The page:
I also do not like to have a pop up, that is too distracting for the reader so I use an exit intent pop up. The reader has already had a chance to view the content and they are not given the pop up until they are leaving the page or site. I think this provides a better overall experience for my readers.

 

Having people come to your blog is great, but if they never interact with you again then you will not benefit from that traffic. Capturing those visitors as subscribers gives you a chance to build a relationship and potentially turn them into a customer! 

 

If you don’t have an email provider yet, I have used Mail Chimp, MailerLite, and Convertkit. I would recommend either MailerLite or Convertkit (my favorite, but does cost a monthly fee) as you get started with email marketing. The sooner you get started the better for your long term success.

Links to other relevant content on your blog

 

Once you have someone on your site, lead them around to other information they may find valuable. A great way to do this is to provide links to your other posts that build upon or are related to the post they are reading. Most people will not click around your website once they read what they came for unless it is obvious. It is your job to give them a reason to look around. This will also help your SEO score!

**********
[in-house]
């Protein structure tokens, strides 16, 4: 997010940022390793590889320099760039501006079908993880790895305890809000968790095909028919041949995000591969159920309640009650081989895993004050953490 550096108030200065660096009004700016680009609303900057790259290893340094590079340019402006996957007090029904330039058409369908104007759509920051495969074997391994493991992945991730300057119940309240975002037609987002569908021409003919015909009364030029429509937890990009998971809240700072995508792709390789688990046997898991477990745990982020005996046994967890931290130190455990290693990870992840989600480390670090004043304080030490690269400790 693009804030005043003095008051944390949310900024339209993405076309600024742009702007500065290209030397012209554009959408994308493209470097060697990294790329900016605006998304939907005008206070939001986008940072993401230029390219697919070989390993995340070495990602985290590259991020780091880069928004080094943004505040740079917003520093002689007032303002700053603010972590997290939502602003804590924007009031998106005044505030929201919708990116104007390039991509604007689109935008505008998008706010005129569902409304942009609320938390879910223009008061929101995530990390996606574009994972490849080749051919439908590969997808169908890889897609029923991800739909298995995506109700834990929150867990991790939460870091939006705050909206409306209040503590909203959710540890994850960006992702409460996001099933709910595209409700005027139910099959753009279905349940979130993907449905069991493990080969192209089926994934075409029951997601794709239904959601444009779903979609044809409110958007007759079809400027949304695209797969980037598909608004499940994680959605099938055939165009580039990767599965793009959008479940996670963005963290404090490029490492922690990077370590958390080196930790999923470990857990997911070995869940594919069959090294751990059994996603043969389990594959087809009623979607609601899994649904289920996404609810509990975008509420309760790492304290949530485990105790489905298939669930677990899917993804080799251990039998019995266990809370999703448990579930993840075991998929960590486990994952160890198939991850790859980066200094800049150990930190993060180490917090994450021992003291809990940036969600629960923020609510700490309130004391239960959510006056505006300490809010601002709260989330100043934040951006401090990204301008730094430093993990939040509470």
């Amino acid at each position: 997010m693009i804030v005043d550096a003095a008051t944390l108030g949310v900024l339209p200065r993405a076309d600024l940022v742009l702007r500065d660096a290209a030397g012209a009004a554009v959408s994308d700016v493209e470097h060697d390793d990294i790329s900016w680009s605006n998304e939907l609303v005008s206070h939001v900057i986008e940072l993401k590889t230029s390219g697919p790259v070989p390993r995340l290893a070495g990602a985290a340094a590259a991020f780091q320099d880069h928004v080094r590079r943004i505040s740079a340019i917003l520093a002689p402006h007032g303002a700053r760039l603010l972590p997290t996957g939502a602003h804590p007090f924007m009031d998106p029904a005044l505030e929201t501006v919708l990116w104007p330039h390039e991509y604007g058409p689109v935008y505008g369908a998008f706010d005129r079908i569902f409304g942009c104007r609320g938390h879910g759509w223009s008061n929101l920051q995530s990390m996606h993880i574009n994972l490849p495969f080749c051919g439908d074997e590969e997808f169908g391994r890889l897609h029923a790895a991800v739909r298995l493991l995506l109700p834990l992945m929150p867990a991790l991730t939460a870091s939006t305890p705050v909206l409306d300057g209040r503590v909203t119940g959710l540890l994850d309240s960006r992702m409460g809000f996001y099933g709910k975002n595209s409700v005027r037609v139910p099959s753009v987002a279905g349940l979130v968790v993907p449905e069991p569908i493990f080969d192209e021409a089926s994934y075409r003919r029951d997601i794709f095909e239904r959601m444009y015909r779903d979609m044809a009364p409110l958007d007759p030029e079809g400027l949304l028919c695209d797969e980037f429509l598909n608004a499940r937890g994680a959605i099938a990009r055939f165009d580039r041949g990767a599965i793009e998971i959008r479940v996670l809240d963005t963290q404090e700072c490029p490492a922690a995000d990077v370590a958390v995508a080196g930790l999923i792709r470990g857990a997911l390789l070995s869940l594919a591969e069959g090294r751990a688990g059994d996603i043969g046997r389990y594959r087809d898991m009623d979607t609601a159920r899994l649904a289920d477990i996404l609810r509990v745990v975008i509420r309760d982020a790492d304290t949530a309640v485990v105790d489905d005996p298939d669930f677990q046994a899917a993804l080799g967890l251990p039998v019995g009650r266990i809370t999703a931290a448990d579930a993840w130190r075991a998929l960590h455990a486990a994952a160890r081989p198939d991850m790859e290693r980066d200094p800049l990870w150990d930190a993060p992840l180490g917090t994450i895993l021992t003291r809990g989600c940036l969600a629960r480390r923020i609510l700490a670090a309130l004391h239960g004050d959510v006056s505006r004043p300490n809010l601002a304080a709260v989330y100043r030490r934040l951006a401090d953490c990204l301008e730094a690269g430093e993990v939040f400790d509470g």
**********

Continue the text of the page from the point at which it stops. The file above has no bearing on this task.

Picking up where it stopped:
Plus, every click equals a new page view so if you can turn 1 view into three, just think of what an impact that could have on your overall numbers.

 

Outgoing links to other high quality site

 

Having outgoing links will benefit you in two ways, as long as they are links to high quality websites. Outgoing links to websites that appear spammy can actually hurt your SEO ranking.

 

One great benefit of having outbound links is that Google likes to see a website that is linked to another website providing great information. This is why some people pay for links or “link juice” as it is often referred to. I do not suggest this method.

 

I do suggest creating genuine links with other websites that you find helpful and relevant to your audience.

 

Another benefit of having outbound links is that the website you were linking to might be willing to share your content as well if they find it helpful for their audience.

 

Before placing these links, contact the blogger ahead of time and ask if it is okay to link to their blog. Give a quick synopsis of the content of the post. Once you have the post written, send another email thanking them and ask them to share the post if they find it helpful. More often than not you will get the share.

 

Try to include these items in every blog post you write. Download the checklist and pin it by your computer for easy reference. No longer will you need to ask yourself what to include in a blog post!

You can do this!

Jenna

what to include in a blog post
what to include in a blog post